FTC fines TRUSTe over privacy seal

truste site

TRUSTe hands out its bright green seal of approval to websites, apps and other organizations that meet certain privacy standards.

But in more than 1,000 instances, TRUSTe didn't do its work to ensure those places deserved its seal.

The company settled charges brought on by the Federal Trade Commission and agreed to pay a fine. TRUSTe admitted Monday that between 2006 and 2013, it did not conduct annual inspections for every organization that brandishes its seal of approval.

Related: Is online privacy a lost cause?

According to TRUSTe, organizations can only earn the seal by submitting themselves to an outside review of how they collect data, store and share it and meet standards that demonstrate a "commitment to privacy."

So a hospital, school or social media app has to abide by rules such as the Children's Online Privacy Protection Act or European Union privacy rules.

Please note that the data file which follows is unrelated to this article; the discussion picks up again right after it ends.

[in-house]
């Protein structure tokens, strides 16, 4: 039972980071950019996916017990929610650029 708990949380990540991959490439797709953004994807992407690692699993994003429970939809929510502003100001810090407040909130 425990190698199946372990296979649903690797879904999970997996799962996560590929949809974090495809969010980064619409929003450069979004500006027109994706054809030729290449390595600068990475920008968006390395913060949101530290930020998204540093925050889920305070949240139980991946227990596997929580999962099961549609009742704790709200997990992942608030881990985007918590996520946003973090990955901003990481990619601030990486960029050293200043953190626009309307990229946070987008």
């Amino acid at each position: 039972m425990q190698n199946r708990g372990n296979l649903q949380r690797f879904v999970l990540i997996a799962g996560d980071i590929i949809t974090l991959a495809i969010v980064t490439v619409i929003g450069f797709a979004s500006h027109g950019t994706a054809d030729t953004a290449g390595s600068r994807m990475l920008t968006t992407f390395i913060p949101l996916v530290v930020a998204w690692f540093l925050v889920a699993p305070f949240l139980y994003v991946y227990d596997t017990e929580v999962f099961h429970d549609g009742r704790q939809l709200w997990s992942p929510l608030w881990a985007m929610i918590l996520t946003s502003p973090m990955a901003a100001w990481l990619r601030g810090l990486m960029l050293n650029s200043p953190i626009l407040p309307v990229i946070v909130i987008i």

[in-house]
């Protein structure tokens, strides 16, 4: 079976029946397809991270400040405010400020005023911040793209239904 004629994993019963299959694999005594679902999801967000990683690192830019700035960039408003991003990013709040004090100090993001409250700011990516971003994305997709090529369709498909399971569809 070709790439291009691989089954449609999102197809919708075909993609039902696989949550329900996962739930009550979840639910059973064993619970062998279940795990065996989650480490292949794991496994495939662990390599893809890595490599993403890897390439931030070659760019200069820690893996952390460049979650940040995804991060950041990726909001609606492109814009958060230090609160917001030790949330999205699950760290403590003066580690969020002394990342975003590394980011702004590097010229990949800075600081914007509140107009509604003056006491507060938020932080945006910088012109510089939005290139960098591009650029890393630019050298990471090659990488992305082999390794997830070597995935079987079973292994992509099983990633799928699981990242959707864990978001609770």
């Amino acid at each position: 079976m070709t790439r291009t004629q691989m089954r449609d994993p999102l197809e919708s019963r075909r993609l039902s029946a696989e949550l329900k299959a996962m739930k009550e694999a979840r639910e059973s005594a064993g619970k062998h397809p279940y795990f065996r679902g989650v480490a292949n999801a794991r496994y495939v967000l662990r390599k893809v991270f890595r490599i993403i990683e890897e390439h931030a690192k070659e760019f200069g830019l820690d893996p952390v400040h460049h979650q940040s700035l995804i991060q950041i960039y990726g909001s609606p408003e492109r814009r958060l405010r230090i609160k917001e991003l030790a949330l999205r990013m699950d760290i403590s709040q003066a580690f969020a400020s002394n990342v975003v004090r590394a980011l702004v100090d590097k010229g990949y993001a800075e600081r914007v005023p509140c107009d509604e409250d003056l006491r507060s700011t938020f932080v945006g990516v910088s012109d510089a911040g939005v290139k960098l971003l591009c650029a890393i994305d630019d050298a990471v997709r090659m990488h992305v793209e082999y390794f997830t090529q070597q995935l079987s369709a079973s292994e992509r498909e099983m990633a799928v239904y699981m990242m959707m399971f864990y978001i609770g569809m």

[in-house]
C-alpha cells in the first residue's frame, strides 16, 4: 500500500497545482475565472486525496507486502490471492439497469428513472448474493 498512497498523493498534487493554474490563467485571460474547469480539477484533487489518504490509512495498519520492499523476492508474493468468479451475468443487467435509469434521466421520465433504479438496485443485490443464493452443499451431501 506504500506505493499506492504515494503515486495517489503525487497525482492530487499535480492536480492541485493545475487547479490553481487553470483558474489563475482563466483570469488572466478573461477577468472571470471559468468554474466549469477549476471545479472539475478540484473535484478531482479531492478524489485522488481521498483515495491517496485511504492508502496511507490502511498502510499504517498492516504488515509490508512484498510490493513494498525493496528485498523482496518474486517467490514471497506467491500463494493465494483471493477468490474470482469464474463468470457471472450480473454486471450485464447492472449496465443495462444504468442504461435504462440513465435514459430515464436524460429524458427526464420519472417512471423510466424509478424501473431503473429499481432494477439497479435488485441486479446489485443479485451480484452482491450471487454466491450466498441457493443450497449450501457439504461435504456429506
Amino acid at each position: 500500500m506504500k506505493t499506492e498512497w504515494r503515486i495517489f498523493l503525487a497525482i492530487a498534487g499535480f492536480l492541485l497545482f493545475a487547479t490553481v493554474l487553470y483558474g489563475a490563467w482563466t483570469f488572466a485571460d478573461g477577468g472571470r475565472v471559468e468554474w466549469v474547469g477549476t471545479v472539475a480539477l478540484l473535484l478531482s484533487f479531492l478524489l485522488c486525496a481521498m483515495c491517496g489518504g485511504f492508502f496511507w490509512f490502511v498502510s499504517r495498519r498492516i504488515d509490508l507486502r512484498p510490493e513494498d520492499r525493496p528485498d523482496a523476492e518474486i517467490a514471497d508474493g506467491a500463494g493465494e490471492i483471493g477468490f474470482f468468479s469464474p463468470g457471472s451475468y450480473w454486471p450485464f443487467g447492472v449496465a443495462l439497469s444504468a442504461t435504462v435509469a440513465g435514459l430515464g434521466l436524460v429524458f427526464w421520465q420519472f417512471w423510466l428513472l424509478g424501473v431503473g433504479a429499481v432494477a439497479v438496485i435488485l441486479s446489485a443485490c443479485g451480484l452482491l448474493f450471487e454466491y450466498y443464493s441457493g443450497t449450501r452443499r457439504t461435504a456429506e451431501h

The organizations can brandish their TRUSTe seal only if they're certified every year. However, that didn't happen.

Under the terms of its settlement, TRUSTe has to now pay the government $200,000 for its "ill-gotten gains."

Certification systems like TRUSTe are a private sector alternative to government regulation.

In a statement, FTC Chairwoman Edith Ramirez said this kind of self-regulation is important for helping consumers. The FTC steps in to make sure companies are doing their duty.

"TRUSTe promised to hold companies accountable for protecting consumer privacy, but it fell short of that pledge," Ramirez said.

Eric Schmidt's artificial intelligence prediction
Eric Schmidt's artificial intelligence prediction

Related: Facebook unveils privacy settings 101

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